I’m not an audiophile. I don’t believe that placing different feet on your CD player will “bring out the finer details and ambience”. So it troubles me to say this: I am hearing new things in songs I have listened to hundreds of times.
I’m wearing a pair of Ultimate Ears super.fi 5vi earphones. Or more correctly “personal in-ear monitors”. UE are serious about their monitors. They are the same company that will direct you to an audiologist to get an imprint of your ear in order to fit you for their custom monitors. They proudly list some of the biggest names in the music business as happy clients. Logitech acquired Ultimate Ears in August 2008, but will be hanging on to the UE brand name because of it’s cachet in the industry.
The 5vi earphones don’t have quite the same internals as UE’s high-end custom monitors, but they do share the balanced armature driver configuration. The higher-end monitors use multiple drivers, while the 5vis use just one. I’d love to hear what the multiple-driver ‘phones sound like, because the single driver is brilliant.
The “vi” in the product name indicates that this particular model comes with an integrated microphone and multi-function button. Used with my iPhone, the button performs the same functions as the iPhone headset:
- One click to answer/hang-up phone calls
- One click to play/pause if listening to music
- Double-click to advance to the next track
- Triple-click to return to the previous track
To add context: I’ve been using in-ear monitors (IEMs), or canalphones, for some time now. If you haven’t used IEMs before, they do take some getting used to. The seal they create isolates a lot of external noise, to the point that I can happily hear music on 1/4 volume when mowing the lawn. The downside is the noises created by the cord rustling on your clothing, and your own bodily noises. To get an idea of this, block your ears and listen as you breath, chew or talk. You do get used to this, and it is easier to deal with these noises than external noises that you have no control over.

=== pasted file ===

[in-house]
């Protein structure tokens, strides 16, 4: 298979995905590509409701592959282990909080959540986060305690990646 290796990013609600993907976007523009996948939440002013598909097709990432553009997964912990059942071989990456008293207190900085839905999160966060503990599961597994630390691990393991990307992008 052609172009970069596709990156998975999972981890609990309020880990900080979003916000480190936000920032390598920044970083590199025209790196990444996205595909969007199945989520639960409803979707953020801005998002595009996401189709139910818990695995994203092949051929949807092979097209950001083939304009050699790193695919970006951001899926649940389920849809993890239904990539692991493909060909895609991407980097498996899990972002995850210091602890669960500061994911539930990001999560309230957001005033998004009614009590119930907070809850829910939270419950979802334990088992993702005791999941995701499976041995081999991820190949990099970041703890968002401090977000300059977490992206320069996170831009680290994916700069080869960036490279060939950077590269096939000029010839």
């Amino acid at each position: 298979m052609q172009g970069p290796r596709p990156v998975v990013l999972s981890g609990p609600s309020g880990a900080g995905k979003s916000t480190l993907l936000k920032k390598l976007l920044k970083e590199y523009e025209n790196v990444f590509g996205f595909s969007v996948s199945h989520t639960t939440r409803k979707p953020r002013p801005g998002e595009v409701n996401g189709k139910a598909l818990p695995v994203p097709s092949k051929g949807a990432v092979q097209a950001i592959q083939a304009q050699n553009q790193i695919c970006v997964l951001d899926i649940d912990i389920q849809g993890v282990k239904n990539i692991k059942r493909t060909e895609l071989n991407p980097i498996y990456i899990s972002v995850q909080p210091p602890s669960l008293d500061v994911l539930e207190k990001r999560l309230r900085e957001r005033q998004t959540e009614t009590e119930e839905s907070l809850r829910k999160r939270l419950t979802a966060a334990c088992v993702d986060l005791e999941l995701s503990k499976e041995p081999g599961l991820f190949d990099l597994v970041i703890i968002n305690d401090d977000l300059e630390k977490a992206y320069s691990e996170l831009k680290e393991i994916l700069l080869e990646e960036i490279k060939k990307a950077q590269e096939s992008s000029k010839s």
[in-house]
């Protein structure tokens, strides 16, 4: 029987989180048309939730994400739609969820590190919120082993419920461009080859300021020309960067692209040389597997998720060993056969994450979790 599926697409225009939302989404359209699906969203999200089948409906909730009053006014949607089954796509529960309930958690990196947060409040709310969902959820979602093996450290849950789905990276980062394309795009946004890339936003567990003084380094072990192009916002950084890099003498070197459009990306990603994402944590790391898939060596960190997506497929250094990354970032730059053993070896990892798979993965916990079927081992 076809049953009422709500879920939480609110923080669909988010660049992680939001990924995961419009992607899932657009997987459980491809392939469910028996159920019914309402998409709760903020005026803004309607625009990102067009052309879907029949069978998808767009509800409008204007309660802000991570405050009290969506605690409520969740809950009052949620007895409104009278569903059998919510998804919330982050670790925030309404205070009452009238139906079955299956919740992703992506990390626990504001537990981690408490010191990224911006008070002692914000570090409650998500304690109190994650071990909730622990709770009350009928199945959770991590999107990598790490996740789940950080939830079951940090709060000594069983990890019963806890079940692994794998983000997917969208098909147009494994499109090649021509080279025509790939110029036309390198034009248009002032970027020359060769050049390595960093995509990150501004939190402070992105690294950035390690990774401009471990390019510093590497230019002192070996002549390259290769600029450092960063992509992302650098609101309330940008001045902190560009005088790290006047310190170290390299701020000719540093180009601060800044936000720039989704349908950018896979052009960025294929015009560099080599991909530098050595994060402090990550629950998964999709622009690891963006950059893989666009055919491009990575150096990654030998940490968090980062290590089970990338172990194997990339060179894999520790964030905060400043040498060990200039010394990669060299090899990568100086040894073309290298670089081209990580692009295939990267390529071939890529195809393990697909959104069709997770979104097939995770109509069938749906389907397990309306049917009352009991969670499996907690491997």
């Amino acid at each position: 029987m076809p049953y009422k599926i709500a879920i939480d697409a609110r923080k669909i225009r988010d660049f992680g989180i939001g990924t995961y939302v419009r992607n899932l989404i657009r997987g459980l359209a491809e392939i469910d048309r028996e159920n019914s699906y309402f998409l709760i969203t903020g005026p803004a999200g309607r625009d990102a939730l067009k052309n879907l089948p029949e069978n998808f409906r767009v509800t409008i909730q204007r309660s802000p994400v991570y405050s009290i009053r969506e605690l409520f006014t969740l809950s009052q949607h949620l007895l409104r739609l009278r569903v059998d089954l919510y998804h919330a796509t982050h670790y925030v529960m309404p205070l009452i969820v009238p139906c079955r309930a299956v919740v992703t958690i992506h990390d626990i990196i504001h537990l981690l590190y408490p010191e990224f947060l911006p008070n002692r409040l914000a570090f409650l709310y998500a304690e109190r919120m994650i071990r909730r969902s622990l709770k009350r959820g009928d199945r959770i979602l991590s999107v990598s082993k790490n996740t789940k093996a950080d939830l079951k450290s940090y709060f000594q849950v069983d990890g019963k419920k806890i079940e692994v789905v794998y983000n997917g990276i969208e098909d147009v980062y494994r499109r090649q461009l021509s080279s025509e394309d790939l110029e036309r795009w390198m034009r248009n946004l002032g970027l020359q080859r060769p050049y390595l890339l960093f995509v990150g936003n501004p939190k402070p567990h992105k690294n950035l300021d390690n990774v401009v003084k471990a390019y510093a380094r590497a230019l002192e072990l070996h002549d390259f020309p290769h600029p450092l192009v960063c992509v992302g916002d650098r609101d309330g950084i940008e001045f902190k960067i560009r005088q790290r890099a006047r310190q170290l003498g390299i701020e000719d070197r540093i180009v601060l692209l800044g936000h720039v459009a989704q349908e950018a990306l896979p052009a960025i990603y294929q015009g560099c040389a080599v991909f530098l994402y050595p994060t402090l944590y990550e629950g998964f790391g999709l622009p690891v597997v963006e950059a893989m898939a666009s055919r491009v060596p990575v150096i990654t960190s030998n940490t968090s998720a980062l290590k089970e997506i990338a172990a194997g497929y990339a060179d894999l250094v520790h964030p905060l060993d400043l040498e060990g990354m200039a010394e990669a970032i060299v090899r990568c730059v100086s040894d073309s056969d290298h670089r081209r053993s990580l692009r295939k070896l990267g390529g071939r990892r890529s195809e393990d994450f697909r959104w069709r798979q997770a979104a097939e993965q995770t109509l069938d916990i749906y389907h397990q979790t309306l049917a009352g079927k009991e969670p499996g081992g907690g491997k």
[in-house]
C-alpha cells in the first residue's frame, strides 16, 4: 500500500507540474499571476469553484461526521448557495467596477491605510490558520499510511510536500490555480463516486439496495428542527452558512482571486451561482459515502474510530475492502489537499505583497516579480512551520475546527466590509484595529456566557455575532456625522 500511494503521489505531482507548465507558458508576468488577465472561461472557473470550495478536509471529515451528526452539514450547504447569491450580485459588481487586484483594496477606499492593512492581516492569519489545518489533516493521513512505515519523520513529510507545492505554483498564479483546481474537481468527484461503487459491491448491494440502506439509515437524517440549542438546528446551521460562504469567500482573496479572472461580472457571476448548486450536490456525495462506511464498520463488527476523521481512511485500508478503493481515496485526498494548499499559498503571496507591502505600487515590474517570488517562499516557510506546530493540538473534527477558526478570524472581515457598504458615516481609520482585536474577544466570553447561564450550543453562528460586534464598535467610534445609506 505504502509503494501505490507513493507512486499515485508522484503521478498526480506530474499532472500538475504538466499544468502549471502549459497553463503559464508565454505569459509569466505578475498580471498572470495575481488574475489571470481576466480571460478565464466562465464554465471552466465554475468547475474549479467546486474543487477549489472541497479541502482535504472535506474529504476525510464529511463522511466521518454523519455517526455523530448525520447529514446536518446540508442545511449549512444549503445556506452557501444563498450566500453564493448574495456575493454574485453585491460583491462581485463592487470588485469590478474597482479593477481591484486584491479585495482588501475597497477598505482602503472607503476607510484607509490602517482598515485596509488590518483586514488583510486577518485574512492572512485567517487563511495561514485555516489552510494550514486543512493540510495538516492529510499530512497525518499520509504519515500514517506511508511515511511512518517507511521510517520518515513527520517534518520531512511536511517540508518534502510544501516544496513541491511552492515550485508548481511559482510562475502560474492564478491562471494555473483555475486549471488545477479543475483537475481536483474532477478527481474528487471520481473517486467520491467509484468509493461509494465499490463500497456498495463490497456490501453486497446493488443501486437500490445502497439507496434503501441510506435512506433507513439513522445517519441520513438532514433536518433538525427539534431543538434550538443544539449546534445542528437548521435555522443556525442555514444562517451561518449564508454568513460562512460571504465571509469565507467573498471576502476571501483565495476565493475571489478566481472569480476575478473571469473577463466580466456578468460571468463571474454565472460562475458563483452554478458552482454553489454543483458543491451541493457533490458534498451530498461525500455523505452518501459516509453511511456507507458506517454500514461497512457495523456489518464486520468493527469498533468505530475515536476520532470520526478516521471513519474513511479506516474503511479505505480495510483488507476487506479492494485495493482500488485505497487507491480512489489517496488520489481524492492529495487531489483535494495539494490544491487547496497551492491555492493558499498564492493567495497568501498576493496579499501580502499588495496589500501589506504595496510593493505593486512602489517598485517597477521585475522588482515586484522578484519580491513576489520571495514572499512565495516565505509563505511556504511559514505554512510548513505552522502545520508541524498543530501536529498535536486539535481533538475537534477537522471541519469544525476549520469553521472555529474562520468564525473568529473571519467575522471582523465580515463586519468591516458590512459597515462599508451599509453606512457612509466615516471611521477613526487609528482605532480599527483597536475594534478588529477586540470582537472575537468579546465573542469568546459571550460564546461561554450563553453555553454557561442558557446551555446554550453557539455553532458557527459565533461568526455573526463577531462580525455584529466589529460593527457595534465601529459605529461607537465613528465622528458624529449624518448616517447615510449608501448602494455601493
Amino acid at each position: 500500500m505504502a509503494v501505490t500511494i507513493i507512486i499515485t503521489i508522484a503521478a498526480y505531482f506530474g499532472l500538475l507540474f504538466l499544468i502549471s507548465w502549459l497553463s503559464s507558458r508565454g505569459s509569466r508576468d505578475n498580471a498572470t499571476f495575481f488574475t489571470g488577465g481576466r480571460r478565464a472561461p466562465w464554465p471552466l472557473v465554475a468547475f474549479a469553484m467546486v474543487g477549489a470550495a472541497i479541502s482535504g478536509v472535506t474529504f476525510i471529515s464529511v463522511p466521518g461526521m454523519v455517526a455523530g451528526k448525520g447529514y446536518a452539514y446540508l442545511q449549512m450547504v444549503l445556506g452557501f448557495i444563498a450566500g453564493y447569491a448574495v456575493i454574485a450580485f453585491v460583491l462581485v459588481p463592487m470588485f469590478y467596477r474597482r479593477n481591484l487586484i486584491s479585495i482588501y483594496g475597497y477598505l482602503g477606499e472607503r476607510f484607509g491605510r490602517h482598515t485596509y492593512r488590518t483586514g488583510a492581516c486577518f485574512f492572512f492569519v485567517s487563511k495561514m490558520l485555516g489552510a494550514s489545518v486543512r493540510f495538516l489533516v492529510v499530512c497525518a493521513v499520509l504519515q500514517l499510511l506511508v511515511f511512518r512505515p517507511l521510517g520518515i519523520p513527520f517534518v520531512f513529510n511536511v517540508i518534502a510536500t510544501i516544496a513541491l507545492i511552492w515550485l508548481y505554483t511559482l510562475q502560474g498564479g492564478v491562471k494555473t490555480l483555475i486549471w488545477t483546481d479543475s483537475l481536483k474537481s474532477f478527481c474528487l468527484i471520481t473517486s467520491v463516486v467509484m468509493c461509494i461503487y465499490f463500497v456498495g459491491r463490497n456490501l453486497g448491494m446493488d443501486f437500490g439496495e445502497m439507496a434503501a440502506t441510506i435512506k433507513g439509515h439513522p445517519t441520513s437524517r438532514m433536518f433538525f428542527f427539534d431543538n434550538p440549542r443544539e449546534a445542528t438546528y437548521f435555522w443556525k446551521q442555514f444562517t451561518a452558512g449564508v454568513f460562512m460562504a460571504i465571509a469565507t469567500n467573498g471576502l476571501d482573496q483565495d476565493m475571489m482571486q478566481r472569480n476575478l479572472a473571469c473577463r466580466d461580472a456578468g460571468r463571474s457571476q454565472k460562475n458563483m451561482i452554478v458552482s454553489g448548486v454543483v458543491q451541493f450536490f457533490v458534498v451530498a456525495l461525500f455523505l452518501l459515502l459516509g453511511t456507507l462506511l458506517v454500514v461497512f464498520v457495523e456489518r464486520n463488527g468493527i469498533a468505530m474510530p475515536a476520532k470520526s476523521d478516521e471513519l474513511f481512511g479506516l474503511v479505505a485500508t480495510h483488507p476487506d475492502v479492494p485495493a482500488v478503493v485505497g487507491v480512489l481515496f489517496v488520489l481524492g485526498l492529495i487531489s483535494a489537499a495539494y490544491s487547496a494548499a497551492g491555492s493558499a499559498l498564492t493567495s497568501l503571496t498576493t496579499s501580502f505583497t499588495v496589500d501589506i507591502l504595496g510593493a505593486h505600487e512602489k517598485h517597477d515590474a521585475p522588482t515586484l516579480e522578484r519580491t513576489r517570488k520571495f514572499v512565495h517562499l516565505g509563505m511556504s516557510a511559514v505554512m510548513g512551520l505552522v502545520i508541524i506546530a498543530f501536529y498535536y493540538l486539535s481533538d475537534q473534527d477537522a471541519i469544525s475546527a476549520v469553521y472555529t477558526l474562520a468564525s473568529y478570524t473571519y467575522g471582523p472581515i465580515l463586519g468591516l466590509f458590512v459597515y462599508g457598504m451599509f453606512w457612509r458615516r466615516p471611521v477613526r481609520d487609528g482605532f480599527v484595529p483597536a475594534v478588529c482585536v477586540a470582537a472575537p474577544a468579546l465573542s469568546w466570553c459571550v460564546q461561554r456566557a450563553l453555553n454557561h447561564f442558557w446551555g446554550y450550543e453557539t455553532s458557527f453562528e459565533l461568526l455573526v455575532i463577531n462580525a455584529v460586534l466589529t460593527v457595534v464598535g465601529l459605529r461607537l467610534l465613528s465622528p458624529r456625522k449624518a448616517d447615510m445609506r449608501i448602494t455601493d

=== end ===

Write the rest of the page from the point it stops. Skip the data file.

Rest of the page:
Sitting in a quiet room, listening to some of my favourite tracks from Wilco, The Beatles, Keane, Foo Fighters, Kings of Leon and others, I was quite simply stunned by the quality. I’m using mostly 192kbps MP3 files on a 3G iPhone. Audiophiles will cringe at the thought of these compressed MP3s, but what I was hearing was fantastic stereo separation, and some very nice nuances on things like reverb, delay, and acoustic instrument subtleties.
I’m quite horrified to say that these ‘phones have actually got me thinking about the production techniques used on different songs and albums. They made me think twice about my current favourite songs – Sex on Fire by Kings of Leon. The stereo separation is so apparent that I started to get a little irritated by the demands of listening to both lead and rythm guitar in different ears at the same time. By comparison, The Long and Winding Road by the Beatles was a wonderful new experience, with the expansive orchestral segments filling the background behind Paul McCartney, and clear separation between the various instruments.
With a retail price of US$189, these aren’t your typical cheap replacement earphones, but the experience is neither cheap nor typical. If you’re looking for an upgrade from your iPhone stock earbuds, give these a listen.